IDEAS home Printed from
   My bibliography  Save this paper

Replicating Experimental Impact Estimates with Nonexperimental Methods in the Context of Control Crossover


  • Brian Gill
  • Joshua Furgeson
  • Hanley S. Chiang
  • Bing-Ru Teh
  • Joshua Haimson
  • Natalya Verbitsky-Savitz


Ideally, nonexperimental methods that aim to replicate the results of rigorous randomized experiments focus on the intent to treat (ITT) experimental impact estimate, the most causally rigorous measure. This working paper develops a new replication approach that facilitates testing nonexperimental methods against rigorous experimental ITT impact estimates when the experiment includes substantial control crossover.

Suggested Citation

  • Brian Gill & Joshua Furgeson & Hanley S. Chiang & Bing-Ru Teh & Joshua Haimson & Natalya Verbitsky-Savitz, 2013. "Replicating Experimental Impact Estimates with Nonexperimental Methods in the Context of Control Crossover," Mathematica Policy Research Reports 2798055510274fa9b4fdfa54b, Mathematica Policy Research.
  • Handle: RePEc:mpr:mprres:2798055510274fa9b4fdfa54b5a263d0

    Download full text from publisher

    File URL:
    Download Restriction: no

    References listed on IDEAS

    1. repec:mpr:mprres:5572 is not listed on IDEAS
    2. Philip Gleason & Melissa Clark & Christina Clark Tuttle & Emily Dwoyer, "undated". "The Evaluation of Charter School Impacts," Mathematica Policy Research Reports 3066da11915a4b04a77b38848, Mathematica Policy Research.
    3. David McKenzie & John Gibson & Steven Stillman, 2010. "How Important Is Selection? Experimental vs. Non-Experimental Measures of the Income Gains from Migration," Journal of the European Economic Association, MIT Press, vol. 8(4), pages 913-945, June.
    4. repec:mpr:mprres:6676 is not listed on IDEAS
    5. Kenneth Fortson & Natalya Verbitsky-Savitz & Emma Kopa & Philip Gleason, 2012. "Using an Experimental Evaluation of Charter Schools to Test Whether Nonexperimental Comparison Group Methods Can Replicate Experimental Impact Estimates," Mathematica Policy Research Reports 27f871b5b7b94f3a80278a593, Mathematica Policy Research.
    6. repec:mpr:mprres:7293 is not listed on IDEAS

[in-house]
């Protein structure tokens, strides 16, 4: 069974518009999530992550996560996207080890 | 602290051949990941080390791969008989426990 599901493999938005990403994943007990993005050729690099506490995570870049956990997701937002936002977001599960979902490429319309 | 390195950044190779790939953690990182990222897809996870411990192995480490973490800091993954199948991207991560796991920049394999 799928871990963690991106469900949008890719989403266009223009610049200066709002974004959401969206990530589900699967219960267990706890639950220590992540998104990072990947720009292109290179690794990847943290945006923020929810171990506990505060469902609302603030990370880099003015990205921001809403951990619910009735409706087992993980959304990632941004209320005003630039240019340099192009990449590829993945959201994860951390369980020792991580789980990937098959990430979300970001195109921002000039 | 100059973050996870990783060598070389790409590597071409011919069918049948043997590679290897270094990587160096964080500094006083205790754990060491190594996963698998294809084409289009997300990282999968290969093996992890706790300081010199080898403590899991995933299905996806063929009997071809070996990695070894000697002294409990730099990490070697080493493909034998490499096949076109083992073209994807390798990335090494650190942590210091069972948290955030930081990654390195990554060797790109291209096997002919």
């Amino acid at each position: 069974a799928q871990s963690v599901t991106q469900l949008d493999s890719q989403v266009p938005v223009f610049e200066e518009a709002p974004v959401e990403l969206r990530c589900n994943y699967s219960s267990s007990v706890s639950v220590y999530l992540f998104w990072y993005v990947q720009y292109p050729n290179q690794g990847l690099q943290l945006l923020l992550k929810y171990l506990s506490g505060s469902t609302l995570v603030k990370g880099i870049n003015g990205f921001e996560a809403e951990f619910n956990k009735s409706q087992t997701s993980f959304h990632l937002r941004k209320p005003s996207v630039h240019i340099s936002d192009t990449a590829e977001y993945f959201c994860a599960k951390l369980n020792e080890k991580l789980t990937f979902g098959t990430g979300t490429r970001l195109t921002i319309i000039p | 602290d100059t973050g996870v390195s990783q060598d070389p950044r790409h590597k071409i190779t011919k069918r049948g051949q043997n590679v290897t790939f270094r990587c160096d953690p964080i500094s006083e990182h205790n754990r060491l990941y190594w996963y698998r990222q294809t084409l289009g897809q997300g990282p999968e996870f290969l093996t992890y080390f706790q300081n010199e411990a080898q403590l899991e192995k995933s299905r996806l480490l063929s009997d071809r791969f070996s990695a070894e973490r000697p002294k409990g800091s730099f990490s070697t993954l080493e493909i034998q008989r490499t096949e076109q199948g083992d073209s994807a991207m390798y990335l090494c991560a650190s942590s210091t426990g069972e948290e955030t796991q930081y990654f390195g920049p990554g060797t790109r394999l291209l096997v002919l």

7. Atila Abdulkadiroğlu & Joshua D. Angrist & Susan M. Dynarski & Thomas J. Kane & Parag A. Pathak, 2011. "Accountability and Flexibility in Public Schools: Evidence from Boston's Charters And Pilots," The Quarterly Journal of Economics, Oxford University Press, vol. 126(2), pages 699-748.
    8. repec:mpr:mprres:6720 is not listed on IDEAS
    9. Kenneth A. Couch & Robert Bifulco, 2012. "Can Nonexperimental Estimates Replicate Estimates Based on Random Assignment in Evaluations of School Choice? A Within‐Study Comparison," Journal of Policy Analysis and Management, John Wiley & Sons, Ltd., vol. 31(3), pages 729-751, June.
    10. Philip Gleason & Melissa Clark & Christina Clark Tuttle & Emily Dwoyer, 2010. "The Evaluation of Charter School Impacts (Presentation)," Mathematica Policy Research Reports 770e250b2ef343a3b1ec8c932, Mathematica Policy Research.
    11. repec:mpr:mprres:7443 is not listed on IDEAS
    12. Caroline M. Hoxby & Sonali Murarka, 2009. "Charter Schools in New York City: Who Enrolls and How They Affect Their Students' Achievement," NBER Working Papers 14852, National Bureau of Economic Research, Inc.
    Full references (including those not matched with items on IDEAS)


    Citations are extracted by the CitEc Project, subscribe to its RSS feed for this item.

    Cited by:

    1. Joshua Furgeson & Moira McCullough & Clare Wolfendale & Brian Gill, "undated". "The Equity Project Charter School: Impacts on Student Achievement (Final Report)," Mathematica Policy Research Reports 9ed165ddb03646a496128da4d, Mathematica Policy Research.

    More about this item


    Replicating; Experimental Impact Estimates; Education; Nonexperimental Methods; Control Crossover ; Working Paper 21;

    JEL classification:

    • I - Health, Education, and Welfare

    NEP fields

    This paper has been announced in the following NEP Reports:


    Access and download statistics


    All material on this site has been provided by the respective publishers and authors. You can help correct errors and omissions. When requesting a correction, please mention this item's handle: RePEc:mpr:mprres:2798055510274fa9b4fdfa54b5a263d0. See general information about how to correct material in RePEc.

    For technical questions regarding this item, or to correct its authors, title, abstract, bibliographic or download information, contact: (Joanne Pfleiderer) or (Cindy George). General contact details of provider: .

    If you have authored this item and are not yet registered with RePEc, we encourage you to do it here. This allows to link your profile to this item. It also allows you to accept potential citations to this item that we are uncertain about.

    If CitEc recognized a reference but did not link an item in RePEc to it, you can help with this form .

    If you know of missing items citing this one, you can help us creating those links by adding the relevant references in the same way as above, for each refering item. If you are a registered author of this item, you may also want to check the "citations" tab in your RePEc Author Service profile, as there may be some citations waiting for confirmation.

    Please note that corrections may take a couple of weeks to filter through the various RePEc services.

    IDEAS is a RePEc service hosted by the Research Division of the Federal Reserve Bank of St. Louis . RePEc uses bibliographic data supplied by the respective publishers.